The continuous harvesting of trophy animals can have major biological implications for species (Lindsey et al. 2006). According to Allendorf et al. (2008), three types of genetic change can be caused by harvesting wildlife: alteration of population subdivision, through local extirpation of one or more subpopulations; loss of genetic variation; and selective genetic changes. Trophy hunting selects animals from within a species with a particular desirable phenotype (e.g. large tusks or horns). Over time, this can result in imposed artificial selection pressure on that phenotype which, if heritable, can bring about genetic change (Allendorf et al. 2008). However, if there is gene flow from areas where no hunting occurs, such as a national park, then alleles associated with that desirable phenotype can be restored to the population. Therefore, in order to manage populations to achieve sustainability, potential genetic implications need to be addressed with the aim to minimize the exploitative effects of harvest (Allendorf et al. 2008).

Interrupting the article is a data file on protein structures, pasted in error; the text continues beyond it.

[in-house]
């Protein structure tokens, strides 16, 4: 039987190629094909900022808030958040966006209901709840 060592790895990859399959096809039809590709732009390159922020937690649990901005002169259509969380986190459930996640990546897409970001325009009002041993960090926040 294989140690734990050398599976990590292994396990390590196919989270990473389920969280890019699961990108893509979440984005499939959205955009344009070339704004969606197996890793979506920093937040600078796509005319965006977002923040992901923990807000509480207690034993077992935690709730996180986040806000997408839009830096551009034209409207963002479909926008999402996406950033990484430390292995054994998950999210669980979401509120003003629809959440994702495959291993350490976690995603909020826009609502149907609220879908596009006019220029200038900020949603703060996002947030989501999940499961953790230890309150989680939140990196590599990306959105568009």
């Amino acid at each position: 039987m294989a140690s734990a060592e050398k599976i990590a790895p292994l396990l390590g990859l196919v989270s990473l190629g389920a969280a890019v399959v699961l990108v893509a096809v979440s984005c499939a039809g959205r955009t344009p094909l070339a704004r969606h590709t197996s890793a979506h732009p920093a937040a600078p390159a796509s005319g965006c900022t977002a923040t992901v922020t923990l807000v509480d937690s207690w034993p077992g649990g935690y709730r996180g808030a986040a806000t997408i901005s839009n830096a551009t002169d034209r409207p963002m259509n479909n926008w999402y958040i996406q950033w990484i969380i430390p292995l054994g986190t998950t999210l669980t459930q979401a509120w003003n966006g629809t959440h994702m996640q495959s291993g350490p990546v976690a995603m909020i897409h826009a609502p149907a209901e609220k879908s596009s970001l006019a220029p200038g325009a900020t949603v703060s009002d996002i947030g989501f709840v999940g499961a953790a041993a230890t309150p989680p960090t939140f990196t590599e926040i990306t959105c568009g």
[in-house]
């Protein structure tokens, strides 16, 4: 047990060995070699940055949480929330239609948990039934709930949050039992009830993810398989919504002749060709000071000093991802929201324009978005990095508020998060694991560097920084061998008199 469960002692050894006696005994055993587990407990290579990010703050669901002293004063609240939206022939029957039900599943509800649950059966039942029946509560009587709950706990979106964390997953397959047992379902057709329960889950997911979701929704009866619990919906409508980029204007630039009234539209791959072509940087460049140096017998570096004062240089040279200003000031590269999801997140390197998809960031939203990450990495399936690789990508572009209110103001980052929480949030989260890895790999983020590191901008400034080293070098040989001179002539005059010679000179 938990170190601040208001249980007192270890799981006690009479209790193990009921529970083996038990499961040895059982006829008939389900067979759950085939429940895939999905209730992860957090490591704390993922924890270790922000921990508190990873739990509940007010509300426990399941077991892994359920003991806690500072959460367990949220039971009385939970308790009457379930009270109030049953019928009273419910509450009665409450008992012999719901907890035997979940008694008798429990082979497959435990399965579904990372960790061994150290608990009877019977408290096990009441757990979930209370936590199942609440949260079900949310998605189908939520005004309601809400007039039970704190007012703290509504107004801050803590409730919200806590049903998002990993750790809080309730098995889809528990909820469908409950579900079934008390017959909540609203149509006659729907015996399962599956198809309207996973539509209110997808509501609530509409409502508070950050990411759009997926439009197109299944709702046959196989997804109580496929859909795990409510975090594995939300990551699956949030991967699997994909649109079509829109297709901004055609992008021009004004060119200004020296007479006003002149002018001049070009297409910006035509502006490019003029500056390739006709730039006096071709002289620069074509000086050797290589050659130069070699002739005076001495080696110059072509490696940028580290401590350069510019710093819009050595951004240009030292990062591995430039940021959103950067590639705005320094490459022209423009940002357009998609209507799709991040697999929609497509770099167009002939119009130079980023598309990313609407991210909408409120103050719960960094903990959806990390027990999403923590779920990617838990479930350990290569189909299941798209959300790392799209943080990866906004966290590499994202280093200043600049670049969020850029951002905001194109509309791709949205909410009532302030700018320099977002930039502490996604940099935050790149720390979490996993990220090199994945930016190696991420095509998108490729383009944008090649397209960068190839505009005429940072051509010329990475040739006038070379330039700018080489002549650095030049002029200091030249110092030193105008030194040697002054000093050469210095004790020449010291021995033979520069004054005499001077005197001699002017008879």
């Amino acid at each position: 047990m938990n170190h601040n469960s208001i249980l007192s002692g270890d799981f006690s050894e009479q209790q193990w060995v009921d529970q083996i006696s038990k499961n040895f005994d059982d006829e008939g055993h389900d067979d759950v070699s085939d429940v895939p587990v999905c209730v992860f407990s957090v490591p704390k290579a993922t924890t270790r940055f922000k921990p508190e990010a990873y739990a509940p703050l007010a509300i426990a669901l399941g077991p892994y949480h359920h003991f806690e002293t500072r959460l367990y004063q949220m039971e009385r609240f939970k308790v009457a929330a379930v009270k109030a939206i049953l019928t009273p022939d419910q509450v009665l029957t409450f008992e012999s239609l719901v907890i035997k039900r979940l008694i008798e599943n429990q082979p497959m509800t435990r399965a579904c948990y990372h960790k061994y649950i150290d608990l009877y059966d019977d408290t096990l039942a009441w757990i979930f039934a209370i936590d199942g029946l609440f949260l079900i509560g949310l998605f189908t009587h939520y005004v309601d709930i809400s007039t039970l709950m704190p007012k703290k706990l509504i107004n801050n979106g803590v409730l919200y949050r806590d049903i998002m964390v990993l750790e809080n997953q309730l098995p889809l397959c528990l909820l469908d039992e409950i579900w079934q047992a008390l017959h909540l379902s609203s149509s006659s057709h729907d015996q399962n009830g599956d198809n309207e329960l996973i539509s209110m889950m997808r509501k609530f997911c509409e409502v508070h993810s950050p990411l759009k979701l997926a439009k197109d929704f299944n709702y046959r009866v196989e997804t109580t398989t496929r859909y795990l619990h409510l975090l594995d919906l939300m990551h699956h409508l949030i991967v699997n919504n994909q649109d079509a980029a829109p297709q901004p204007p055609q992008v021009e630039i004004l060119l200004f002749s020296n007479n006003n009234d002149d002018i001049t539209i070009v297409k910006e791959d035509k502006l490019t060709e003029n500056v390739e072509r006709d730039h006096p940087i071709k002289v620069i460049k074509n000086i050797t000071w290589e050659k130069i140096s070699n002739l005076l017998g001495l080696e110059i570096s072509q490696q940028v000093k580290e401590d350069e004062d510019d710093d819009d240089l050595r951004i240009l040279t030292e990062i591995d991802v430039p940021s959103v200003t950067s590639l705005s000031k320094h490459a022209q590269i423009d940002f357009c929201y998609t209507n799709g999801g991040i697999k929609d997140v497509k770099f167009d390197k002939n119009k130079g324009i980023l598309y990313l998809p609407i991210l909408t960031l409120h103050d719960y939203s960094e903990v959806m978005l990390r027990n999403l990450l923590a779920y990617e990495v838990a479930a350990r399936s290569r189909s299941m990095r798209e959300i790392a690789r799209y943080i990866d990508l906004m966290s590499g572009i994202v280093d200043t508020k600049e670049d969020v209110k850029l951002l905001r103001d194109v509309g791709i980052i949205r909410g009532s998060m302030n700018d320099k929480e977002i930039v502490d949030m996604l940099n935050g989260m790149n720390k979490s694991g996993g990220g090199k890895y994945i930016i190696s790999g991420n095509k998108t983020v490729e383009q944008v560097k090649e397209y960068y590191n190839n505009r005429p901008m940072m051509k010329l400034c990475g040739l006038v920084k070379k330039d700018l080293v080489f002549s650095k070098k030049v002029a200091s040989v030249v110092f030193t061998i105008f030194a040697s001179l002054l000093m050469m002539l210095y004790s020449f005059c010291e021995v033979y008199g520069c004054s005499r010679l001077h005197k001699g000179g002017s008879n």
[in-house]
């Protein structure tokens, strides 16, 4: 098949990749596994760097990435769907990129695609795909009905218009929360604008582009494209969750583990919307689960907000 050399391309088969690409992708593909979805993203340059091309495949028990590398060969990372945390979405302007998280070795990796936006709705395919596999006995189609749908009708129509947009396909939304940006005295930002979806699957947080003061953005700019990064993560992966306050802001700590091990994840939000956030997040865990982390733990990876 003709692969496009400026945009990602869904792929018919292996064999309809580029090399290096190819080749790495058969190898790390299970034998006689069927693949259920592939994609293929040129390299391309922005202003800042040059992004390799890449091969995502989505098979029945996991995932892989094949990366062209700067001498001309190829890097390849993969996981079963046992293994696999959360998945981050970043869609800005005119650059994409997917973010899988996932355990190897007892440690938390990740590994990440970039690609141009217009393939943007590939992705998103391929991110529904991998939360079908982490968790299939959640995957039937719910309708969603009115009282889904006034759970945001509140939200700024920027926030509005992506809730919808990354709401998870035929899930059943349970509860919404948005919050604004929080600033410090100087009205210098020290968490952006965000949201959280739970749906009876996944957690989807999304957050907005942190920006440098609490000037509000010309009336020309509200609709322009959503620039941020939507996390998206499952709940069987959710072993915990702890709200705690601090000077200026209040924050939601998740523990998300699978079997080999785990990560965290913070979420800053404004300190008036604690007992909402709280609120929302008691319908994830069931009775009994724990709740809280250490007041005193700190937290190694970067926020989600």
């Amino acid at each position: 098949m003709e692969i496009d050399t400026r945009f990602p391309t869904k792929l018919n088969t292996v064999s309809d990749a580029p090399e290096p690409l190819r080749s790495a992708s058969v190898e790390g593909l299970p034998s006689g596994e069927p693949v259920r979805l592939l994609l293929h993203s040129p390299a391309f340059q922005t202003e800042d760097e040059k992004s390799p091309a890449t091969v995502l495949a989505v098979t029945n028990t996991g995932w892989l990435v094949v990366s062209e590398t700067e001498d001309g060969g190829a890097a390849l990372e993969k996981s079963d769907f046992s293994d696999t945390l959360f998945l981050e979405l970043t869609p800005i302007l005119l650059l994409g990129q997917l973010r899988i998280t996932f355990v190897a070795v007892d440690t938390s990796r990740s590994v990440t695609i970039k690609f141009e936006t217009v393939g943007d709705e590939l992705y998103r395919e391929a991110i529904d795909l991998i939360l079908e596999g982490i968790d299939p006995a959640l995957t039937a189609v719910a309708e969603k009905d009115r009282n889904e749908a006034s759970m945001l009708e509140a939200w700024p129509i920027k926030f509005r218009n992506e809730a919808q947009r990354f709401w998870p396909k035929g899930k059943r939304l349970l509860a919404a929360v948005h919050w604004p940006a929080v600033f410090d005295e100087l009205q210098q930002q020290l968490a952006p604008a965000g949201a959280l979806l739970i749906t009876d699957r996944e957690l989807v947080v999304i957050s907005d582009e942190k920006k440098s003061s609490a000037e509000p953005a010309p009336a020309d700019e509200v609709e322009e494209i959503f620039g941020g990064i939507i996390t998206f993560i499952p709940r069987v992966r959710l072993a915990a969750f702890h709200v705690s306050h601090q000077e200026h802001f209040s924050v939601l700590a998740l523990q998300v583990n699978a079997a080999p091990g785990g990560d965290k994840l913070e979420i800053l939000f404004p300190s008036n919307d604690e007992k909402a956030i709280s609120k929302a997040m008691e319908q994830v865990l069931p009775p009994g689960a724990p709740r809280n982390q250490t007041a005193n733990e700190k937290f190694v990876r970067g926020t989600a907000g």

Corruption limits the role trophy hunting plays in the conservation of African wildlife (Lindsey, 2008; Mayaka et al. 2004). Whether the revenue generated from trophy hunting escapades actually goes back into conservation, or to further local community development, is also debated (Campbell, 2013). There is also concern that trophies may end up on the black market, or that illegally obtained animal body parts may be hidden under the guise of being legally hunted (Milliken et al. 2009). Underage animals may also be harvested illegally which can have severe biological implications for populations (Lindsey et al. 2013).
– Case study: Lion